Like every other teacher, I go through phases. I have favourite plenaries and favourite sayings and favourite types of questions. These change regularly, but some things in my lessons are unchanging.
I am a strong believer in pathways. It is unreasonable to expect every student in my class to follow the same pathway when each of them starts at such different points along it. Different obstacles will throw themselves up en route and each student will overcome these in different ways.
As a teacher it is my responsibility to provide my students with the tools to overcome these obstacles. These are my favourite, most used strategies.
To test prerequisites and establish starting points, to allow for me to adapt the lesson if need be. As short as possible but useful for the learning that will follow. Differentiated if applicable. A favourite of mine is “What’s the same? What’s different?”
Clear step-by-step examples, with animations to model the stages of the working. Concise steps for students to copy as instructions.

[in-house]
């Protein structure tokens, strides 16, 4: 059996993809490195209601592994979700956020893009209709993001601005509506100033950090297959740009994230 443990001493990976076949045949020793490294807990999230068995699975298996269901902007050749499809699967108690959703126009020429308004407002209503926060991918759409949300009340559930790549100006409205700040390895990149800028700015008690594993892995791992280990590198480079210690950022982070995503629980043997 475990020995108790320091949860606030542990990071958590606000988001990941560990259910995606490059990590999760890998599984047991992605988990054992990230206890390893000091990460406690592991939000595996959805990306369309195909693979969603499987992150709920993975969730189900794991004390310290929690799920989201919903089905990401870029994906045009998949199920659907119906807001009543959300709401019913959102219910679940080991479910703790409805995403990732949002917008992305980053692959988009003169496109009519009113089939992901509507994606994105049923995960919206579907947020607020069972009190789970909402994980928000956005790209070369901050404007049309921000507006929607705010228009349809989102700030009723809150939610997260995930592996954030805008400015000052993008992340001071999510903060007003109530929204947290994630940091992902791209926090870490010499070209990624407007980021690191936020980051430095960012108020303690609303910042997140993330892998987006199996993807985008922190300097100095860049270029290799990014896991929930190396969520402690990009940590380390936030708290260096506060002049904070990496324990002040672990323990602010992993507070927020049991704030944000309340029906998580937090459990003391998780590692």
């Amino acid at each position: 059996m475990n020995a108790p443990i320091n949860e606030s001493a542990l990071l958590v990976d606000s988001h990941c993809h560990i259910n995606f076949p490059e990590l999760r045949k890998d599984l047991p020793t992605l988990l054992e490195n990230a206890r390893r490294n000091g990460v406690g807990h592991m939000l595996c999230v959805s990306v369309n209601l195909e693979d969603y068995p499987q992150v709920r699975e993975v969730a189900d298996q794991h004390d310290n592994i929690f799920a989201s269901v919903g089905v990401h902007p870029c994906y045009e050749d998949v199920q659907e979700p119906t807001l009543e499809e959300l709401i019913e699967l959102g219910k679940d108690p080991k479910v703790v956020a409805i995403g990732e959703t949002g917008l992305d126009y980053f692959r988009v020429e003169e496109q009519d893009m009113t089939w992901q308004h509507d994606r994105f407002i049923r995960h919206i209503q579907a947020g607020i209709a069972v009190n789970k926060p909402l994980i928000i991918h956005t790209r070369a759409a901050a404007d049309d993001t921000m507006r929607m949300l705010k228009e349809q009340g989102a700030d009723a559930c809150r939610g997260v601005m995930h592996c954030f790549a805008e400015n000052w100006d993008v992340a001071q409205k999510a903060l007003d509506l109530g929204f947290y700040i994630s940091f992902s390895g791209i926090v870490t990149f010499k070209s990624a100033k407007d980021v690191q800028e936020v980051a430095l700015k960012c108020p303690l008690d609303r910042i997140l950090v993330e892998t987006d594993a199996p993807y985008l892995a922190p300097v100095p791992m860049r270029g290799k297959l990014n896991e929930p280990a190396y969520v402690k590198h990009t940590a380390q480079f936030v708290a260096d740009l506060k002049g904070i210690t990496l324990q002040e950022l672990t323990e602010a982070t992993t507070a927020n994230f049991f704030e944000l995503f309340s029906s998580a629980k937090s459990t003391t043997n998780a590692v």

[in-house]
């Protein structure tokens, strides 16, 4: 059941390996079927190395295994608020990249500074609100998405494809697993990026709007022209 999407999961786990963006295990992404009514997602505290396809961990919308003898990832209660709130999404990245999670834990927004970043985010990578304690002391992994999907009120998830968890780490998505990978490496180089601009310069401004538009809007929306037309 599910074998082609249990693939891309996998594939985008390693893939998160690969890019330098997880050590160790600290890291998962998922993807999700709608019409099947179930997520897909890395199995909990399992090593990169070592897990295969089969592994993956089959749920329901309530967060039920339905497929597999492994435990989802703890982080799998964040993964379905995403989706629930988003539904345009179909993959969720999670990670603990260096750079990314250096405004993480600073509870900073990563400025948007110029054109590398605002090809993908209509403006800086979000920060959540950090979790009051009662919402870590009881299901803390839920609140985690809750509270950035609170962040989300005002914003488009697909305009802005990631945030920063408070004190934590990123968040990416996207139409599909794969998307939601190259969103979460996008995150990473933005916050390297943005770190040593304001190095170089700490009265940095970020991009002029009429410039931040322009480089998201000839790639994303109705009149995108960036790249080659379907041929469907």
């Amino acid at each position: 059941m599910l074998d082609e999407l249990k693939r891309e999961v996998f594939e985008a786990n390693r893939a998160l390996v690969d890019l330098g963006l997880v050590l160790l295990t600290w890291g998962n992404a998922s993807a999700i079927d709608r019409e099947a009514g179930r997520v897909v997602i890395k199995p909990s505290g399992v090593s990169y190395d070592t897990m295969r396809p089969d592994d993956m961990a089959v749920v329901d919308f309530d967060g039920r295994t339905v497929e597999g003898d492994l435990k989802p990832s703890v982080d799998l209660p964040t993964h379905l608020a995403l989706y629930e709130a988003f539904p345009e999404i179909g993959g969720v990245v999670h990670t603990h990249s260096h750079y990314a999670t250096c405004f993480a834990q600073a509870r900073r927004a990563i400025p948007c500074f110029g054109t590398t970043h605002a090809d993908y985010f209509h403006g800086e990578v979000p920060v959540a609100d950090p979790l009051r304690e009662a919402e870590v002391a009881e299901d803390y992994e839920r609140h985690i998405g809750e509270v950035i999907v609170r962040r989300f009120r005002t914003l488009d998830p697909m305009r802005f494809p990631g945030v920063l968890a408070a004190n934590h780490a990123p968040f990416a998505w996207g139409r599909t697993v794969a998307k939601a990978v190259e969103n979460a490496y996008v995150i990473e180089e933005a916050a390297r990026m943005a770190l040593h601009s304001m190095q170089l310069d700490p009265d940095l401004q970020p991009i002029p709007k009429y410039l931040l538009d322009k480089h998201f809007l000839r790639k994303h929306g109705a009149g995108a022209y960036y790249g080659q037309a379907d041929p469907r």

Total participation techniques to ensure all students are active learners. For example: mini whiteboards, choice cards (https://www.tes.com/teaching-resource/choice-cards-11011018), iPads, etc.
Bloom’s Taxonomy questions
A framework for probing questions to test the depth of students’ understanding. Read more at http://www.bloomstaxonomy.org/Blooms%20Taxonomy%20questions.pdf I often use these in conjunction with TPTs.
Due to students’ differing starting points, I provide worksheets with differing levels of scaffolding to ensure all students have the opportunity to reach the same endpoint. Red has the highest level of scaffolding, amber has some scaffolding and green has no scaffolding at all.
I believe these are important for students to deal with misconceptions as soon as possible (generally these are picked up during the task, but just in case!).
Sometimes these link to Bloom’s Taxonomy and a level of creation, more often than not they require the students to reflect on what they have learned in the lesson. This is also a great opportunity to go through a WAGOLL (what a good one looks like) exam question if these were not featured earlier in the lesson already.